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Despite loss of his child, Palestinian ex-fighter remains dedicated to peace

By Amelia ThomasCorrespondent of The Christian Science Monitor / February 15, 2007



ANATA, WEST BANK

On April 6, 2006, The Christian Science Monitor reported on the inauguration of Combatants for Peace, a groundbreaking group of Israeli and Palestinian ex-fighters campaigning for peace in the tense and turbulent region. Tragically, in mid-January, their mission was brought sharply into focus when the 11-year-old daughter of Palestinian cofounder Bassam Aramin was killed by a rubber bullet outside her school in Anata, near Jerusalem. (Rubber bullets, intended as a nonlethal way to disperse crowds, can be fatal if fired at close range.)

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Mr. Aramin, a Palestinian ex-fighter who was imprisoned by Israel at age 16 and spent seven years behind bars, has been a key figure in Combatants for Peace's recent high-profile public campaigns, participating in public lectures in Israel alongside Israeli cofounders Zohar Shapira and his brother, Yonatan. A father of six children who range in age from 4 to 13, Aramin says he has sought peace ever since his release from prison in 1992 in order "to defend all our children, both Palestinian and Israeli."

His daughter Abir was fatally wounded Jan. 18, hit in the head by a rubber bullet that Aramin and Combatants for Peace allege was fired by Israeli border police. Abir was evacuated to a hospital in Israel where she died three days later, having never regained consciousness.

"According to our own investigation," says Mr. Shapira, "the children had just finished primary school for the day. Abir was going to buy chocolate from a kiosk around five meters from the school gate, when Israeli border police opened fire on the children with rubber bullets and stun grenades." According to one press report, the police were responding to children throwing stones at their armored jeep.

Initially, local Israeli police denied all knowledge of the incident. When the cause of Abir's death was determined by the hospital to be a rubber bullet, police acknowledged a patrol had been in the area at the time.

Anata, like many Palestinian towns in the West Bank close to the border with Israel, experiences regular incursions by Israeli border police. There are many instances across the West Bank of border police using rubber bullets and tear gas against children throwing stones at police jeeps.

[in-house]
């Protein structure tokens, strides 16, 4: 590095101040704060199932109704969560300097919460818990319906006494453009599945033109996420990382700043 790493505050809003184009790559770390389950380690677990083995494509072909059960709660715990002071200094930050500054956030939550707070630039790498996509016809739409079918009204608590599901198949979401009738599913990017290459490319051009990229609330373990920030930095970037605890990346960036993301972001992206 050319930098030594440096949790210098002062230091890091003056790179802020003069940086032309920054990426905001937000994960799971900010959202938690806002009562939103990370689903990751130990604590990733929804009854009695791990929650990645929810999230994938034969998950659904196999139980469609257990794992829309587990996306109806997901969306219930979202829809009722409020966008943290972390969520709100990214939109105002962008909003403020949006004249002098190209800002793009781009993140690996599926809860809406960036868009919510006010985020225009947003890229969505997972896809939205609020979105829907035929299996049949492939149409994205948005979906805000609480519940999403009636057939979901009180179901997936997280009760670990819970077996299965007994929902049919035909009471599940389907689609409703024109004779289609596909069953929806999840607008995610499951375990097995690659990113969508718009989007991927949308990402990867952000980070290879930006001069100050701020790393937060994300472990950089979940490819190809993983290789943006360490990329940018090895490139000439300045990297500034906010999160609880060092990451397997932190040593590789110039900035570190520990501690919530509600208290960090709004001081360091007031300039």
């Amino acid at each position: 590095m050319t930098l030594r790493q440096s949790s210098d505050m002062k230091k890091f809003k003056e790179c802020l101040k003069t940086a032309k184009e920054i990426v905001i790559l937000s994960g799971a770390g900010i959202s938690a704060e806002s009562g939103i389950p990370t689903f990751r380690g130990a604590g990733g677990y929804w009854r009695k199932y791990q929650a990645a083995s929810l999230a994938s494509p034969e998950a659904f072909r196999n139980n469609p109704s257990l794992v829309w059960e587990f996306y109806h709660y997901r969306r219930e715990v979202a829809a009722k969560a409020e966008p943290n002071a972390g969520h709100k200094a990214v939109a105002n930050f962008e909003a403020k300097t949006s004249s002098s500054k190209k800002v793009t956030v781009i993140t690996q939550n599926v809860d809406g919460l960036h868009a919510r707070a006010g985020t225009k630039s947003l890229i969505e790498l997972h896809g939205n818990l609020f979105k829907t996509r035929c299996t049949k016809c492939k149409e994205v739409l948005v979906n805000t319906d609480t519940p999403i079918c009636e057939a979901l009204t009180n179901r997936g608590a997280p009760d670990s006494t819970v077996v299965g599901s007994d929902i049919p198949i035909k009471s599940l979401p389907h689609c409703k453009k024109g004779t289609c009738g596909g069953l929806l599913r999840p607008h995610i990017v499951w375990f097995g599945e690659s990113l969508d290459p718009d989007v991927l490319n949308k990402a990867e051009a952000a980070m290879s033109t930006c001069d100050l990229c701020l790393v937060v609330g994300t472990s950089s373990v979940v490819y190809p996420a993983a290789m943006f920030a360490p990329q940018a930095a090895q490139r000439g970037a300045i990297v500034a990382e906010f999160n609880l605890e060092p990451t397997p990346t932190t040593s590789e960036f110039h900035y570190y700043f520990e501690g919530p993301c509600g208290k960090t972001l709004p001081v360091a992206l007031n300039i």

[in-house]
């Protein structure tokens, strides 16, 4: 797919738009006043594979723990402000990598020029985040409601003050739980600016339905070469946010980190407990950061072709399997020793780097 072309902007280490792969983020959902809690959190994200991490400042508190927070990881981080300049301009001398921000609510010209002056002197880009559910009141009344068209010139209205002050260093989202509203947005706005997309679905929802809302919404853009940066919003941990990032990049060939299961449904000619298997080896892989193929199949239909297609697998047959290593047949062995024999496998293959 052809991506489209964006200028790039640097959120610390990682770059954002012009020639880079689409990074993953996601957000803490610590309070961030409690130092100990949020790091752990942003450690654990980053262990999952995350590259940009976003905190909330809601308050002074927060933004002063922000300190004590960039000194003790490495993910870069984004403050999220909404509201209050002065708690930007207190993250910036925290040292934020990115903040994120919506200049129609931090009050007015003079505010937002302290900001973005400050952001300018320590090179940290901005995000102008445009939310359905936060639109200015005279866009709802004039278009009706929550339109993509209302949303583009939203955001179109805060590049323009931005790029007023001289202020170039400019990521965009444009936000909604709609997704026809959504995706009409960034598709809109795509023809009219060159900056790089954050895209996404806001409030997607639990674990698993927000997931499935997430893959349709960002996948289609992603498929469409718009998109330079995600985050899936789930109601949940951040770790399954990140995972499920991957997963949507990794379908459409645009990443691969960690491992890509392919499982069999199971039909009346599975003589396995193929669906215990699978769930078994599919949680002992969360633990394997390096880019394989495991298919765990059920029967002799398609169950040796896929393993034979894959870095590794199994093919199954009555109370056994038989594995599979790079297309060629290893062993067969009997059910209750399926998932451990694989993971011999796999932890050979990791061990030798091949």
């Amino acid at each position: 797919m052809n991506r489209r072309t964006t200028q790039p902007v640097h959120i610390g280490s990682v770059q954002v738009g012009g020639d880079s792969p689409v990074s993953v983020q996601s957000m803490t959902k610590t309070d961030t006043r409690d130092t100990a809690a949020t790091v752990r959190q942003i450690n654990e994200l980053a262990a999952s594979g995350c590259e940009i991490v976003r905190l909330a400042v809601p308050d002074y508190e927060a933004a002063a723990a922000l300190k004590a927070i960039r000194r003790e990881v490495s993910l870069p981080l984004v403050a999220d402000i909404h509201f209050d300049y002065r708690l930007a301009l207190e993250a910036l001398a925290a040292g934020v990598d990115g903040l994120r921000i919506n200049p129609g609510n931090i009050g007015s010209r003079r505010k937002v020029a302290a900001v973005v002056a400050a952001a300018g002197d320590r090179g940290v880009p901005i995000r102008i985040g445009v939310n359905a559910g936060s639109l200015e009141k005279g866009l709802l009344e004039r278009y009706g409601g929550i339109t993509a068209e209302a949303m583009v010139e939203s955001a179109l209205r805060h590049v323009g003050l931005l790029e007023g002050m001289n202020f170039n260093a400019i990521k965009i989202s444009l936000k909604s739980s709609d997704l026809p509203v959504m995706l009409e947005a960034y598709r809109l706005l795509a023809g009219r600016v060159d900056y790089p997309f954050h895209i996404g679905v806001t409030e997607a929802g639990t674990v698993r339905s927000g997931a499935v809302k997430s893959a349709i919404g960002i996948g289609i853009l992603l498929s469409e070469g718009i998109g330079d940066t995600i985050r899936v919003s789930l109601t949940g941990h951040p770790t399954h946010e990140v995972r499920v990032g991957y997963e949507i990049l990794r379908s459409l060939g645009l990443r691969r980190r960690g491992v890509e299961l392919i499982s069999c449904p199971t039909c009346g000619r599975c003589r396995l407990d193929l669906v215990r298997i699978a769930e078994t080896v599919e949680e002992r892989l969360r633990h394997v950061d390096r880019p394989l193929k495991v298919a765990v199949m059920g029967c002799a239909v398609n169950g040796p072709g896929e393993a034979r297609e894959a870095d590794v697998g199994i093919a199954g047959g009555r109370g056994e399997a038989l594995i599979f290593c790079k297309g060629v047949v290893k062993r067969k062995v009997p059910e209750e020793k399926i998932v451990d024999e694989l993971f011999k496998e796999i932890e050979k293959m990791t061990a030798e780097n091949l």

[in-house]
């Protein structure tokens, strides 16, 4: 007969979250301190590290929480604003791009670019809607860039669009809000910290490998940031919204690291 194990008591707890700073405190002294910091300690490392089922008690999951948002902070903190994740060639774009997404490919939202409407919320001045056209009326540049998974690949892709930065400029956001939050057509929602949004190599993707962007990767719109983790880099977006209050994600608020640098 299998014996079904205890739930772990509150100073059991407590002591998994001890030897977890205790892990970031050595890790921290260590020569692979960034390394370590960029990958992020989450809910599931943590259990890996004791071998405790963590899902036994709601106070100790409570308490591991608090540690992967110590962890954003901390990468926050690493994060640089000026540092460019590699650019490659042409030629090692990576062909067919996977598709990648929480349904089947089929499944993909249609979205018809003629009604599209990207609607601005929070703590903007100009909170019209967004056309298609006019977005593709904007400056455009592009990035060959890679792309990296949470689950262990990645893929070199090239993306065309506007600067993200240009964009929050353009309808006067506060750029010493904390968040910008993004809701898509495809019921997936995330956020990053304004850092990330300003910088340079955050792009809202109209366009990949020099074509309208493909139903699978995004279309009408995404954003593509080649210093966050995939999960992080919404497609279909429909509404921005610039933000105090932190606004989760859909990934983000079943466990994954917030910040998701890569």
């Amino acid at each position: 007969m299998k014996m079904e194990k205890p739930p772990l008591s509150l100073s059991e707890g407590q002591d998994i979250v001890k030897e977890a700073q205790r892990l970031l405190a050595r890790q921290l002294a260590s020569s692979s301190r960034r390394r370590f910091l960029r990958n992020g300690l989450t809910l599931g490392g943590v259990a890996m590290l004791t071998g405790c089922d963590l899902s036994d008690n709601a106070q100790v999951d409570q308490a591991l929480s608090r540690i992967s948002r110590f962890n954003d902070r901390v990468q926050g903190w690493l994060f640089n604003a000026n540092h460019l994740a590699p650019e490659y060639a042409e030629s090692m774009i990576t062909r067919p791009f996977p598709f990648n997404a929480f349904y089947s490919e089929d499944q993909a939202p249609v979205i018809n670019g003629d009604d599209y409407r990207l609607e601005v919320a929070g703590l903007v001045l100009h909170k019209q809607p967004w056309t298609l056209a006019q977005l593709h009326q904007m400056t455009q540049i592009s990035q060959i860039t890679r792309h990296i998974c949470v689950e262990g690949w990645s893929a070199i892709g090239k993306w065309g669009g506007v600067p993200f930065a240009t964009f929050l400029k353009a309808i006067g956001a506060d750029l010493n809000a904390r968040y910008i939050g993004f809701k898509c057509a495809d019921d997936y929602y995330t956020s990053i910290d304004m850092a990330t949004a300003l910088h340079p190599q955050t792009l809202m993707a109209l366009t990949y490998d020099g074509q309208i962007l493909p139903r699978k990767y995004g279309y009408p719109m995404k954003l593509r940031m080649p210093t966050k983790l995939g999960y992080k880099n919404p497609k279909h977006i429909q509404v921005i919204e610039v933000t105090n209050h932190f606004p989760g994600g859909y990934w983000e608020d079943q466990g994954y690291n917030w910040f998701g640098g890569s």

"Of course, it's not a good habit to throw stones at a police car," says Shapira, once a member of the Israeli Defense Force. "But it's also prohibited for a police officer to fire unless his life is in danger."

Almost a month after his daughter's death, Aramin is no closer to finding out how the police investigation is progressing. Official police sources state simply that the incident is "under investigation" at a district level. "Until now," says Aramin, "this is like a game; we go round and round, hide and seek. But in spite of this discriminatory regime, there must be justice, and the killer must be found."

According to Shapira, such a tragic incident is not isolated or unusual: In the last 12 months, more than 100 Palestinian children were killed at the hands of Israeli security forces. Two days after Abir's death, Shapira met with a Palestinian father from Bilin whose son had been shot in the stomach, allegedly by an Israeli soldier. Just weeks before, 12-year-old Miras Alazza was shot in the back while playing on his bedroom balcony, close to Israel's security wall near Bethlehem.

Aramin's public profile is enabling him to press his case, while less well- connected Palestinian parents might feel powerless. "We are working hard," says Shapira, "to make sure that it's impossible for [Israeli authorities] to sweep this under the carpet."

Aramin says he recently met with a member of Israel's parliament, the Knesset, to "put him in the picture." The matter has also been discussed at a Knesset security committee meeting, he has been told. "It's very difficult to get something done," he says, "but it's also very difficult for them to ignore me."

Aramin's unwavering quest for peace in the weeks since the death of his daughter has been an inspiration to fellow members of Combatants for Peace.

"Just after the murder, I lost my hope for a happy ending," says Shapira, "But my source of energy was to look at Bassam. He didn't ask for revenge, for the murder of other children. He simply continued to be sure that the only way forward is through peace. If there's something good to come out of the murder, it's this."

"From the very first moment Abir died," says Aramin, "I declared that I still want to work for peace. All I ask is that the man who killed my daughter must stand in front of a judge."

"We truly became one big family during those days that Abir was in a coma in hospital," adds Shapira, "It became a loss for all of us; it's almost like losing your own daughter."

Abir's death has been very difficult for Aramin's family. "It's extremely difficult for our other children," Aramin says, "especially at night. And for my wife, too. But I am helping them to go on in every way I can. I can't change my mind about peace. I believe in this process, to protect all the children, on both sides of the fence."

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